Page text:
The Saskatchewan Roughriders pickup of Duke Williams is paying early dividends and giving some Rider fans a sense of déjà vu from a similar acquisition some 17 years ago.
The 2004 version of the Riders were guided by a promising 29-year-old quarterback named Henry Burris.
Smilin Hank, as the affable Burris was aptly nicknamed by the locals on the prairies at the time, had shown plenty of sizzle but not a lot of steak in his short career to that point as a CFL starting quarterback.
With just one year of starts under his belt in which he had been prone to interceptions and losing, Burris had spent the vast majority of the rest of his career on the bench in both Canada and the NFL.
He did little to excite Rider fans that his potential would ever materialize with Saskatchewan limping to a 4-8 start to the season, including back-to-back losses to Winnipeg in the Labour Day Classic and newly named Banjo Bowl, the annual early September home-and-home with the Blue Bombers.
Troy Westwood shooting his mouth off not-withstanding, Burris was in big trouble. In danger of not only missing the playoffs but losing his status as a CFL quarterback and endangering the jobs of his GM Roy Shivers and head coach Danny Barrett, at the time, too.
Doubts of who Burris really was began to creep in. Then Matt Dominguez showed up, a late cut of the New York Jets that fall.
He would help Burris and the Riders get back on track and rattle off five straight wins to crawl back into the playoff picture and within a last-second touchdown on the last play of the regular season to hosting a playoff game that November.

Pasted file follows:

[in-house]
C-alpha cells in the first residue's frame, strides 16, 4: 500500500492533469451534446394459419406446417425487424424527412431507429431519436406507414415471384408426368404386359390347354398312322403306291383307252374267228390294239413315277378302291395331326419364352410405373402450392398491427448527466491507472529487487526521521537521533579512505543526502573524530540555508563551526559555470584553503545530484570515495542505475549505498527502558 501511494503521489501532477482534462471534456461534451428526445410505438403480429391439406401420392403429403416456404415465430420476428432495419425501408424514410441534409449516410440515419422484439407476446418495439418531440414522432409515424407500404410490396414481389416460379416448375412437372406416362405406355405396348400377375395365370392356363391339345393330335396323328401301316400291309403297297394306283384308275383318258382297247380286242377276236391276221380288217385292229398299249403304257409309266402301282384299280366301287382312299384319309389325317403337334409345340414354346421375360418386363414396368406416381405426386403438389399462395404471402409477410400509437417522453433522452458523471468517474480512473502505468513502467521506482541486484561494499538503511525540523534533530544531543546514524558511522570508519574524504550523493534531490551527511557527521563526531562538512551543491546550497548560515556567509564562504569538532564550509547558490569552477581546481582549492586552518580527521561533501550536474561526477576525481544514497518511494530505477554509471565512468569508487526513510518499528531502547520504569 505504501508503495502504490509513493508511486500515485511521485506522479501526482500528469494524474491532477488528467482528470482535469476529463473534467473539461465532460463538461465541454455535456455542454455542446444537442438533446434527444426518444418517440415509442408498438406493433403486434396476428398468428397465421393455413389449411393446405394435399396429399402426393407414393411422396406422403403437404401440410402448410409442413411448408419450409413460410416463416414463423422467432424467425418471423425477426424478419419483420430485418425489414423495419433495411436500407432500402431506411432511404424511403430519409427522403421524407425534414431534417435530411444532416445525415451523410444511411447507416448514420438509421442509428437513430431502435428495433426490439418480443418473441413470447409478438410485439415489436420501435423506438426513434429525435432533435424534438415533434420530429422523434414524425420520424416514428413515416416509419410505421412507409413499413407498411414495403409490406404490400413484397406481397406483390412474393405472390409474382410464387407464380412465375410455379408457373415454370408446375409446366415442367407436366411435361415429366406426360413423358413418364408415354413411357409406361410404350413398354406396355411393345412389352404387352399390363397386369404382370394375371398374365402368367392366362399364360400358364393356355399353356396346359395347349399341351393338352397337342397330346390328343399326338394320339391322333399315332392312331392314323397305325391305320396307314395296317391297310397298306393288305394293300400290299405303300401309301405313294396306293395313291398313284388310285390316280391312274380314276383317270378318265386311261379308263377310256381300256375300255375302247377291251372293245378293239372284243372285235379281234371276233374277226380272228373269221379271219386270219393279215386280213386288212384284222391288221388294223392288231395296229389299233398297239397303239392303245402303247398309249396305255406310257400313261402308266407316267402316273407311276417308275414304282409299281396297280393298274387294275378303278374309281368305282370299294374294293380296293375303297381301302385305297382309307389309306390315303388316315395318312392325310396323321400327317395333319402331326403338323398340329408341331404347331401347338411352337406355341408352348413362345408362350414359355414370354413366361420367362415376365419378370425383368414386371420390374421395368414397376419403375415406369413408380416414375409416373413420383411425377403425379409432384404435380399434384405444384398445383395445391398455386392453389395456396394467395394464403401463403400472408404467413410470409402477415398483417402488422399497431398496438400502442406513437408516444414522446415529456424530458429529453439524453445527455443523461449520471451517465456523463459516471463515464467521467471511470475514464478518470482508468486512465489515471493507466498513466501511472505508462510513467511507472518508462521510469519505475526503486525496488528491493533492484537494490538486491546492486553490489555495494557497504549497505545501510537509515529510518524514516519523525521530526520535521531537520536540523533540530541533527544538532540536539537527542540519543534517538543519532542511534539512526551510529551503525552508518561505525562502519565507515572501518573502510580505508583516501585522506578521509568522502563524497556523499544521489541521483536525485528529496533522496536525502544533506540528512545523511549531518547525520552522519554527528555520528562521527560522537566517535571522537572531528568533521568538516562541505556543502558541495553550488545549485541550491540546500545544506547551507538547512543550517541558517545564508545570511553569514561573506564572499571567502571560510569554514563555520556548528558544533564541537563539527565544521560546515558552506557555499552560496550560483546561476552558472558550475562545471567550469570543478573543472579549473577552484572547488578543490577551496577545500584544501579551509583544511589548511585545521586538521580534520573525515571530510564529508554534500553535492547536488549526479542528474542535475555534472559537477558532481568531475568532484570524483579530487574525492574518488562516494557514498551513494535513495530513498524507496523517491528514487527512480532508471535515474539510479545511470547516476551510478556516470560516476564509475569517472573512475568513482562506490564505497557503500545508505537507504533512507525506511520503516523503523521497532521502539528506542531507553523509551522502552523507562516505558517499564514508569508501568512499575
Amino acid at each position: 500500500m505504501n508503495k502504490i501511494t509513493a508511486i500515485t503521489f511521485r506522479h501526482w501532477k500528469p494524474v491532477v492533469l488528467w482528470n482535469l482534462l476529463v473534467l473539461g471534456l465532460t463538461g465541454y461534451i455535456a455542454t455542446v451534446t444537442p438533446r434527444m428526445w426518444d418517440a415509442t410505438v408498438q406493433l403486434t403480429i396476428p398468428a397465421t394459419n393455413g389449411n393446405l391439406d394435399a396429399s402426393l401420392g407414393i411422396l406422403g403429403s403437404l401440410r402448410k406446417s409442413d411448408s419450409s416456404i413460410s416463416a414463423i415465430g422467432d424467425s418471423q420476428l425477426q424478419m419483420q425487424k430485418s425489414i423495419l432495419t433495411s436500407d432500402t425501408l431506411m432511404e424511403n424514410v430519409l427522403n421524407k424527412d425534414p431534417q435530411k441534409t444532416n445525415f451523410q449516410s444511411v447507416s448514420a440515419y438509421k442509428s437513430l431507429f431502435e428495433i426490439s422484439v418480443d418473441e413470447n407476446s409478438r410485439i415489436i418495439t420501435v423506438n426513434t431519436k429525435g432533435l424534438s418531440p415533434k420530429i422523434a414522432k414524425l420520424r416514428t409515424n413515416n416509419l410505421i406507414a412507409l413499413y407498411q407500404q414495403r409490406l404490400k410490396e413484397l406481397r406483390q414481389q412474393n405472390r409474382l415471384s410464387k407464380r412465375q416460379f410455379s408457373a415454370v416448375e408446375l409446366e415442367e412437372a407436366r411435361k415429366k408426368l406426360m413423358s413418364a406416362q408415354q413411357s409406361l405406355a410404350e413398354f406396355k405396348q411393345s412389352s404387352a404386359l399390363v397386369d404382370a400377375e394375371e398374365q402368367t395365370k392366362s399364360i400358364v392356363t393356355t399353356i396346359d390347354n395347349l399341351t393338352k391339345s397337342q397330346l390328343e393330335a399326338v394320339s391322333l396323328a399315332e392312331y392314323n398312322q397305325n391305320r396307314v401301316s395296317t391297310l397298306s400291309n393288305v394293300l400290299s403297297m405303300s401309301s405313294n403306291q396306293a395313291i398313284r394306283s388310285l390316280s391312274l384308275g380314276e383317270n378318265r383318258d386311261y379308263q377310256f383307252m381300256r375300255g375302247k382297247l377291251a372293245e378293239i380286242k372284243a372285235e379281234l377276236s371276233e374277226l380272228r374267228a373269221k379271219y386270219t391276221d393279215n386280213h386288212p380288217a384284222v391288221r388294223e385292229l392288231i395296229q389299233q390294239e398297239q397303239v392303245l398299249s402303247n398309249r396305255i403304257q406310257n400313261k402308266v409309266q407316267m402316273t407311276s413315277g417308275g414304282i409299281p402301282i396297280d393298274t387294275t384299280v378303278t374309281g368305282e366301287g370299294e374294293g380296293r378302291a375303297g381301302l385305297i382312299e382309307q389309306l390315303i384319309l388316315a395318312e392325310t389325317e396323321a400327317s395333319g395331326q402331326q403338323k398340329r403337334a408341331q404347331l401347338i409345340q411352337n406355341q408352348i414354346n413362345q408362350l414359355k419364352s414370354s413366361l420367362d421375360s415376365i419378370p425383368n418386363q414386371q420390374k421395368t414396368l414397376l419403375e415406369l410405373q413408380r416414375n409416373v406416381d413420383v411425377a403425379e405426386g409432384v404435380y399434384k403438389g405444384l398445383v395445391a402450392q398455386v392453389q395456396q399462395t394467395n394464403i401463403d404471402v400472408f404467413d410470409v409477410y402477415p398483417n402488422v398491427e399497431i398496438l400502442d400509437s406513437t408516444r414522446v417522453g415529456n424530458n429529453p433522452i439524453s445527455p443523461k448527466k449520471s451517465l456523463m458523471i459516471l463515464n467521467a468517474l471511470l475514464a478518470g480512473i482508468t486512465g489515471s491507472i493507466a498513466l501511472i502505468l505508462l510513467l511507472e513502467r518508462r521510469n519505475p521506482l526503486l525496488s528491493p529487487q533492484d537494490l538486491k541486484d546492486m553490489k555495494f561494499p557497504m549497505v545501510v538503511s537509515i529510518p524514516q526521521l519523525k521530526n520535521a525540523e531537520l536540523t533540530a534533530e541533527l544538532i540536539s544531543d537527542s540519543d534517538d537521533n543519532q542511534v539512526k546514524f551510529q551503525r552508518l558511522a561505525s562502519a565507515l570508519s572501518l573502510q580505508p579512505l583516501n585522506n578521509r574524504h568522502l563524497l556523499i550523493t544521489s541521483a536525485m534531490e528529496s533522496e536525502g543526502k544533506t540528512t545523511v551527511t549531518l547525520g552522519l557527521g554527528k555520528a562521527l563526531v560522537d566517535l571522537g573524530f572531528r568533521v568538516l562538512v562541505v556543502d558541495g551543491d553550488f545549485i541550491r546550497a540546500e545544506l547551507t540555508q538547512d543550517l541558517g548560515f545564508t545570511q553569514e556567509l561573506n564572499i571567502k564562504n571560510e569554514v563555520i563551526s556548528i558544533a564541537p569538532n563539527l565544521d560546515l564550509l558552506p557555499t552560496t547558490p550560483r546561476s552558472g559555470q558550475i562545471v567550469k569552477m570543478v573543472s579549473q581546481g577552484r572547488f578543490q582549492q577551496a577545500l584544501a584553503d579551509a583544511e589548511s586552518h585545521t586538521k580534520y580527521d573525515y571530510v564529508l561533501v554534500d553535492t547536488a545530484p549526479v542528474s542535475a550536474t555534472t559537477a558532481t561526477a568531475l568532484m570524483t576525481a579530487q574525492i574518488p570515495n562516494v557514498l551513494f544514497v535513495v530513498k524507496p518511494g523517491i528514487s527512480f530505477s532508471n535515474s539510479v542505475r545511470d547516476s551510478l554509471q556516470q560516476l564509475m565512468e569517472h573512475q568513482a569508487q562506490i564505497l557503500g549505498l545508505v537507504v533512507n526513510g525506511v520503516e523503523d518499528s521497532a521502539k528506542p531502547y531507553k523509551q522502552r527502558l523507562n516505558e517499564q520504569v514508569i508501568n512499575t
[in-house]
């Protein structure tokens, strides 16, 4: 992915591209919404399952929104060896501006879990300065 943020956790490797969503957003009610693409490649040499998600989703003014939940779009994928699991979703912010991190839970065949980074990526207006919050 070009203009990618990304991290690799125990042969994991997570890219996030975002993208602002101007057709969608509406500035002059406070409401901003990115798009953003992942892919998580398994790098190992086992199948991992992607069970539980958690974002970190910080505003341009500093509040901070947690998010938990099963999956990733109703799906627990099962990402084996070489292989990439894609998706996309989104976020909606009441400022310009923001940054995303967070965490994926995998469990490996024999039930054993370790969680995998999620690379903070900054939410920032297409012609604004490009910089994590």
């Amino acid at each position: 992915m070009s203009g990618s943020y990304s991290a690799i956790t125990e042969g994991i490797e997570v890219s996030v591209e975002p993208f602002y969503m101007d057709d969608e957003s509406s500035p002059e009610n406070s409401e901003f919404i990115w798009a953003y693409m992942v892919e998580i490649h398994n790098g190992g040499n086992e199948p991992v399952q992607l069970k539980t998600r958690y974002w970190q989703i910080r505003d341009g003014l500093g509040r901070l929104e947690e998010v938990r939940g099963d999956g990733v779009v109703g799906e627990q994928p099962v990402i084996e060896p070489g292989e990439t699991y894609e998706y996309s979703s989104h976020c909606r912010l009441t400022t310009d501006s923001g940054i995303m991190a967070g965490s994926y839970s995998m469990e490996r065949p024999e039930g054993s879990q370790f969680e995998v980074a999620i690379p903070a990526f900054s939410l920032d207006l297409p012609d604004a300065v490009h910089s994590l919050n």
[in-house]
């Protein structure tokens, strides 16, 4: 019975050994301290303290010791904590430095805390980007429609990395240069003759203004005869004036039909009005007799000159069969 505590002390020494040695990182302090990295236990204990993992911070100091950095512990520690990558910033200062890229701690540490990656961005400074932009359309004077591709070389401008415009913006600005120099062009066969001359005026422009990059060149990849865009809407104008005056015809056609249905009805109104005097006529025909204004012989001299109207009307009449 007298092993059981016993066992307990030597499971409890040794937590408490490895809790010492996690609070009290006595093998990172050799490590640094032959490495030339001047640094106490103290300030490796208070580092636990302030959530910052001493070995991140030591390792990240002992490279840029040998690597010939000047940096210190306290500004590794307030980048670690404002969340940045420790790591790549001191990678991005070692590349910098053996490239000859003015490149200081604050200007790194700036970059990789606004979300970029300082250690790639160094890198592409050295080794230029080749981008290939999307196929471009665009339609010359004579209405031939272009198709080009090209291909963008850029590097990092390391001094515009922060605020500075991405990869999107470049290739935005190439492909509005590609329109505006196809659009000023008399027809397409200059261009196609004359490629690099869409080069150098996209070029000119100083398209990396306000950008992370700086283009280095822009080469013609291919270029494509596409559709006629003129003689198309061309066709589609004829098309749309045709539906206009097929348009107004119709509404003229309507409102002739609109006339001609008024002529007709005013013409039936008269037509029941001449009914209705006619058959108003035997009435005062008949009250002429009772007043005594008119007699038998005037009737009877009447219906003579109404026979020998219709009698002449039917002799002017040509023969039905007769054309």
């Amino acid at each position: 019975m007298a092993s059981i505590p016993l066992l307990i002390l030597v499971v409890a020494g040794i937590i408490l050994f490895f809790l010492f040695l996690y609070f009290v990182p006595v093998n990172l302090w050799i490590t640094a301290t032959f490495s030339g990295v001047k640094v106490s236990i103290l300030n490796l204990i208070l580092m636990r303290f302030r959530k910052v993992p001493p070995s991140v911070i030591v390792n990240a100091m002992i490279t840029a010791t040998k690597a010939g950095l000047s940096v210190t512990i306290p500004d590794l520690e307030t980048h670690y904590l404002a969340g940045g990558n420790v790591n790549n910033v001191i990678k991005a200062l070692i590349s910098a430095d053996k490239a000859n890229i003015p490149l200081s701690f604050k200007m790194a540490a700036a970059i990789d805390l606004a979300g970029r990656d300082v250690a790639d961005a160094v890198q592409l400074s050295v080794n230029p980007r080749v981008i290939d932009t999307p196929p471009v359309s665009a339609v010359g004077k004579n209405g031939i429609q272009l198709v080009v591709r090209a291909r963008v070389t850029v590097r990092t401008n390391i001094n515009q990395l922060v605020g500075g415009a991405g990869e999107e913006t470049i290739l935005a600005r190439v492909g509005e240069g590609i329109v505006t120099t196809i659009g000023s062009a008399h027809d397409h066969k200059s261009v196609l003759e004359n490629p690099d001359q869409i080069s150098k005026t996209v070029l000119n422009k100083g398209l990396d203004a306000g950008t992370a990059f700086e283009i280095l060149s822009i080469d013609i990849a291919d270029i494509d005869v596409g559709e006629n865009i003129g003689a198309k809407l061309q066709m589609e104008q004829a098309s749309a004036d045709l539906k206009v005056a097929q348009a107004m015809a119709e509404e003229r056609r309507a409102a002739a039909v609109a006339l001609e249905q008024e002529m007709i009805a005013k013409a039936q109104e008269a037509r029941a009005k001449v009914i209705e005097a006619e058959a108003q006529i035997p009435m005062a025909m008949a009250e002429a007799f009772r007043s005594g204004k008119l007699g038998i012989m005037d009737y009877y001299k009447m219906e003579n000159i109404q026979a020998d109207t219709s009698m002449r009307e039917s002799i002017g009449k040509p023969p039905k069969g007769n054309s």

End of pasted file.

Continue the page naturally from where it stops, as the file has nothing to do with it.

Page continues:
The Riders would win a playoff game and then lose the Western Final that year in one of the most epic playoff showdowns in professional playoff football history. Burris and his future Hall of Fame career would explode from there. The rest, as they say, would be history.
Fast forward to the now, 2021 where COVID is a regular part of our vocabularies. Another 29-year-old QB in Cody Fajardo had just gone through back-to-back losses to Winnipeg and then two more to Calgary, just for good measure.
Fans and media began to question if Fajardo really was better than the backup we knew him to be over the first four years of his CFL career. And then a receiver, cut from an NFL training camp in the state of New York shows up in Regina.
Williams, late of the Buffalo Bills, plays a key role — recovering onside kick tries by the other team trying to come back in each game he’s played — in nailing down three straight wins to lock up a playoff berth and probably a home playoff game, to boot.
It’s not 2004 but the optics are strikingly similar and the stars are aligning for a classic finish for Saskatchewan, once again. For Fajardo, who would dearly love to have anywhere near the career Burris had, that’s a positive sign.
The Dominguez Effect is a sequel that is so far suiting everyone on the prairies just fine.